After several trips where I was always having to improvise ways of attaching it higsher on the field to make it snug, I resolved to shorten the Wooki, by making a figure 8 knot right below the rubber band. I cautiously inserted a folded continuous loop in the knot, so that I could untie it, should the need arise. Now I just came back from a 3 days trip with that set up and am really satisfied: I can now attach the wooki directly on the hammock's ends, possibly extending the head end wooki connecting strap with a little piece of guyline - much easier to do than attaching the wooki higher up!
    Despite all these frustrating trials and errors, it is still my favorite underquilt. I find regular underquilts have air pockets all over the place, particularly under the calves, and do not insulate as well as the wooki, by far. Not to mention the wooki is the stealthiest underquilt you can think of: no disturbing shock cords that come in the way, no contorsions to have something rectangular attached at each end take a diagonal position....
    Now I am happy with my knot system although some might find it absurd. Redoing the hem would be more logical indeed, it is just that I was concerned I would mess up something, and just wanted a reversible system for now.
    Giving this underquilt more tension really solves all the problems you might have with it, from my experience.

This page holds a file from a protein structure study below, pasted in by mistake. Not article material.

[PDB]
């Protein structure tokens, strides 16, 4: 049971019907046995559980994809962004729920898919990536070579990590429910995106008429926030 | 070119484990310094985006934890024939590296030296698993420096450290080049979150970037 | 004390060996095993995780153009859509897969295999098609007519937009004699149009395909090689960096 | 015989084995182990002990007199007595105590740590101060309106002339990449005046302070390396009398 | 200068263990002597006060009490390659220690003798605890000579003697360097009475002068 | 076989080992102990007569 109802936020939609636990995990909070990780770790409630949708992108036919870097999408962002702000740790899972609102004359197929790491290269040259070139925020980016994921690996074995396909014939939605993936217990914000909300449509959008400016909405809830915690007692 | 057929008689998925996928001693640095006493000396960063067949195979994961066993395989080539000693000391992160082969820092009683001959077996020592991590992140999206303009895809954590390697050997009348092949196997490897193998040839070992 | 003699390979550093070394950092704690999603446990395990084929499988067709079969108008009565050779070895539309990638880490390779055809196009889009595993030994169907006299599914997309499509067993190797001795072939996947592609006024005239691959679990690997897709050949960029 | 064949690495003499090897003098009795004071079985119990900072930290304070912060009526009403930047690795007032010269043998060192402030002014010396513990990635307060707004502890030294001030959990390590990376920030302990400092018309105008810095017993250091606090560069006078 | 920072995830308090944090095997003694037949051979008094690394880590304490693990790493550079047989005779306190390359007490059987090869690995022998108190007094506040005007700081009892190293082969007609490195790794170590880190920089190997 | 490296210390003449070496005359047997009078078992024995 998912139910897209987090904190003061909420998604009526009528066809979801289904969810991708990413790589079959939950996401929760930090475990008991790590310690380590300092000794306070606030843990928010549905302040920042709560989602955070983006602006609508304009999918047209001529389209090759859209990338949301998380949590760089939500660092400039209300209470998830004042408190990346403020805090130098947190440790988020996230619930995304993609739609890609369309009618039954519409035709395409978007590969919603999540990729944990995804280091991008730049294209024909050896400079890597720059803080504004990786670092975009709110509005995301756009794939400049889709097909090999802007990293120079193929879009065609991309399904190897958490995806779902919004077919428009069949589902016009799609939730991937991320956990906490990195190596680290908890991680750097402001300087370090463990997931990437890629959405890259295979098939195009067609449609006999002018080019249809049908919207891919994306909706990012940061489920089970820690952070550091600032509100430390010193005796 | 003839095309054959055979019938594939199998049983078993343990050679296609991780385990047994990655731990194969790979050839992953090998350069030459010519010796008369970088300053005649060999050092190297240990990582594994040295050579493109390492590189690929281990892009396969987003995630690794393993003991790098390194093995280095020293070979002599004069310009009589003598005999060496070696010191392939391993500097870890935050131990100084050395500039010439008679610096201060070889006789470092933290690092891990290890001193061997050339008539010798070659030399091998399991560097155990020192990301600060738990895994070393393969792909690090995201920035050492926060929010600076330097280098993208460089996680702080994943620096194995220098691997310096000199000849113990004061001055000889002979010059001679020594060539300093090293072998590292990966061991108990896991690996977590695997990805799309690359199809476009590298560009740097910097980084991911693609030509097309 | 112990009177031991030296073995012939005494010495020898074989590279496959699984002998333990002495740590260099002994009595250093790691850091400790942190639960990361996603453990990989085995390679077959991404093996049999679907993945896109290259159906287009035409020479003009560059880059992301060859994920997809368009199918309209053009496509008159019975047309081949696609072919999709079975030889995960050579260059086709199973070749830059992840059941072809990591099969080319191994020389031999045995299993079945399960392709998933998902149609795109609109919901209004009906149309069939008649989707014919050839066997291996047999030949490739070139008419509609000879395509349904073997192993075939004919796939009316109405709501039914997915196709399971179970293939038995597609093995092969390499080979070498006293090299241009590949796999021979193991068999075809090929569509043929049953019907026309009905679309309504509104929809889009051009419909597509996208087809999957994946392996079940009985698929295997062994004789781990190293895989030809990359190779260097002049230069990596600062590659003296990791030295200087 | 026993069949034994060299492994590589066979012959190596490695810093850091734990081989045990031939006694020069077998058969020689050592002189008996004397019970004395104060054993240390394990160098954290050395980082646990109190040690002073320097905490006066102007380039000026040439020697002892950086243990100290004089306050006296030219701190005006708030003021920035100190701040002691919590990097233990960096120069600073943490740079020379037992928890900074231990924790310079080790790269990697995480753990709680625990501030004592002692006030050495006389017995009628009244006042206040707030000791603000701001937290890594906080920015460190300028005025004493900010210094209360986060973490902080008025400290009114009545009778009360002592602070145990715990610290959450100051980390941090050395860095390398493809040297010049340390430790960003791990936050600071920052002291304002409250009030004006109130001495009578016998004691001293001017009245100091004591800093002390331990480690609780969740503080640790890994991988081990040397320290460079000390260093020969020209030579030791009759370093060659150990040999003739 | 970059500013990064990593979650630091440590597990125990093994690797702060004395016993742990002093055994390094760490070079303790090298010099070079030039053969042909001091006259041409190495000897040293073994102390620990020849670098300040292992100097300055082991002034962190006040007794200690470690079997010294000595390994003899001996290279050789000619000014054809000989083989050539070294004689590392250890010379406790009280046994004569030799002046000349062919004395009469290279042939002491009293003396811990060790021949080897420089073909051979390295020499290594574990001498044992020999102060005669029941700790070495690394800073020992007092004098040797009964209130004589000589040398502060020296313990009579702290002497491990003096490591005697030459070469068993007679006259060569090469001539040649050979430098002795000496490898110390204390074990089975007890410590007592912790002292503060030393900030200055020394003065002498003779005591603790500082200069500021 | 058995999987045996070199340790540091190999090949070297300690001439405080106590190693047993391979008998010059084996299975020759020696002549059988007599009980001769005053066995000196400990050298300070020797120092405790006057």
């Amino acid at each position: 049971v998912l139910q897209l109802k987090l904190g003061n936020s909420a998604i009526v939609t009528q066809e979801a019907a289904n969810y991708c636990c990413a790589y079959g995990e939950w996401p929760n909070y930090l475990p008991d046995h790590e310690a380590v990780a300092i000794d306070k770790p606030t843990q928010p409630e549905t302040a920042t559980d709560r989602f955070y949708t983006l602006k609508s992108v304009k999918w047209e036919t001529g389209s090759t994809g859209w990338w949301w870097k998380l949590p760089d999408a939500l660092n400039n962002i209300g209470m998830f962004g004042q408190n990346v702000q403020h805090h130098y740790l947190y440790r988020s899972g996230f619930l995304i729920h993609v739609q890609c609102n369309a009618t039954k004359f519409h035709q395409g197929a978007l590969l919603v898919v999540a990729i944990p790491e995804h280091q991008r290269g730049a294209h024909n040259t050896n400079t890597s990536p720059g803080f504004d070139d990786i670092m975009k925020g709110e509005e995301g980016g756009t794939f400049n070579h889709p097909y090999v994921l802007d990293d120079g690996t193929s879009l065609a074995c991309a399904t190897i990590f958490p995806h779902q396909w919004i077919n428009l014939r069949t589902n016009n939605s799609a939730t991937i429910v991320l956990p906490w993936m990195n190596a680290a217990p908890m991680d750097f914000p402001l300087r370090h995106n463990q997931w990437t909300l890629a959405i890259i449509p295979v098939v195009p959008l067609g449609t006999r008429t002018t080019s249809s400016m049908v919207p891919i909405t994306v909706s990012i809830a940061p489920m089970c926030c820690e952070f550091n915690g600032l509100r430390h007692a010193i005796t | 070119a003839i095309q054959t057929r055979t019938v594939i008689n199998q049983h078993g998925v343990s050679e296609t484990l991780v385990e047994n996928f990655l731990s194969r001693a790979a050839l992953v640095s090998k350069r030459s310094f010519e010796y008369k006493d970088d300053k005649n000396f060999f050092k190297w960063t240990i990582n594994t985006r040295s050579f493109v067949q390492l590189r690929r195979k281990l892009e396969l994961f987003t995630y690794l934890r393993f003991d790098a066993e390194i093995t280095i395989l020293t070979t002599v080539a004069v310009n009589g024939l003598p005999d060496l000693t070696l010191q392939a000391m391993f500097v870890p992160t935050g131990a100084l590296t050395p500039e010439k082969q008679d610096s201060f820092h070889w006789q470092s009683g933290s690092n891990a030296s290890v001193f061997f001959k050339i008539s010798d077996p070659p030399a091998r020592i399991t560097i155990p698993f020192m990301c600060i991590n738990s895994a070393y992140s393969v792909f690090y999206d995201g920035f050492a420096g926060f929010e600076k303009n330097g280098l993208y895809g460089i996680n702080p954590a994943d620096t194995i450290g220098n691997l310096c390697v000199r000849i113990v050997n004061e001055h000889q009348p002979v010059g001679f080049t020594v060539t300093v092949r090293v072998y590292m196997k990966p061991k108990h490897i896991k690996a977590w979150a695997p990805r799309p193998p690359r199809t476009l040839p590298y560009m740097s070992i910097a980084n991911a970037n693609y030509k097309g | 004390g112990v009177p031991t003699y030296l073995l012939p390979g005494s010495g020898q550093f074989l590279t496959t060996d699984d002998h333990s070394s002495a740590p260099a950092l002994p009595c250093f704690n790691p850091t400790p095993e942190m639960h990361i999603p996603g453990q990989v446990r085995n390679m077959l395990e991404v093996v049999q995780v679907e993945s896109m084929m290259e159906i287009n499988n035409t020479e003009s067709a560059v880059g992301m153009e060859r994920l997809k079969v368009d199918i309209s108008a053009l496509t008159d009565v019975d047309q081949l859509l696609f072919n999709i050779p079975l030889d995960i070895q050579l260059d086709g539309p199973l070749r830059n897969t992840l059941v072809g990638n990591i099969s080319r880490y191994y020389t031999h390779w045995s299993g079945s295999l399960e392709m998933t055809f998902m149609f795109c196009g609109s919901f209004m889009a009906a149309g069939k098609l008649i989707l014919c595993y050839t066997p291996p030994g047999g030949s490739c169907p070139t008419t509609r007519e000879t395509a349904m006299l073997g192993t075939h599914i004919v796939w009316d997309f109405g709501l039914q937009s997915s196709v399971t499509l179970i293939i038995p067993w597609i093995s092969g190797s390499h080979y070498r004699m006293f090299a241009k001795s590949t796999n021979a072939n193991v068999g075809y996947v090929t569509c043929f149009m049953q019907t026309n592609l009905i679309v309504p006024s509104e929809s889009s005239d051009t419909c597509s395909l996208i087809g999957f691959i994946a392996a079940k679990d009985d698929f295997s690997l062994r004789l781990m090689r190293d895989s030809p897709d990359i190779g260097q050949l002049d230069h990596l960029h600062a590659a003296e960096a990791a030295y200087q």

I am worried though I will loose the extra rubber band Brandon sends with it (and actually I noticed some wear on one of them,- am a little anguished at the moment when it will break on the field and I won't have any replacement one with me...). I have no idea where I could buy the same high quality rubber bands, - good to know they are called "EPDM", I see they exist on the Internet.
    Last edited by Rouskof; 03-02-2019 at 17:21.

  8. #28
    hutzelbein's Avatar
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    Quote Originally Posted by Rouskof View Post
    I am worried though I will loose the extra rubber band Brandon sends with it (and actually I noticed some wear on one of them,- am a little anguished at the moment when it will break on the field and I won't have any replacement one with me...). I have no idea where I could buy the same high quality rubber bands, - good to know they are called "EPDM", I see they exist on the Internet.
    I have had good success with a 3mm shock cord with extra strong pull. However, Warbonnet has been selling replacement rubber bands for a while now: Wooki Band (single). If you don't want to order in the US, I have them in stock also.

  9. #29
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    Quote Originally Posted by hutzelbein View Post
    I have had good success with a 3mm shock cord with extra strong pull. However, Warbonnet has been selling replacement rubber bands for a while now: Wooki Band (single). If you don't want to order in the US, I have them in stock also.
    You can also use cut up bicycle inner tire in a pinch too.

  10. #30
    hutzelbein's Avatar
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    Quote Originally Posted by Red Wing View Post
    You can also use cut up bicycle inner tire in a pinch too.
    Will that break before the Wooki does if you happen to accidentally sit in your underquilt?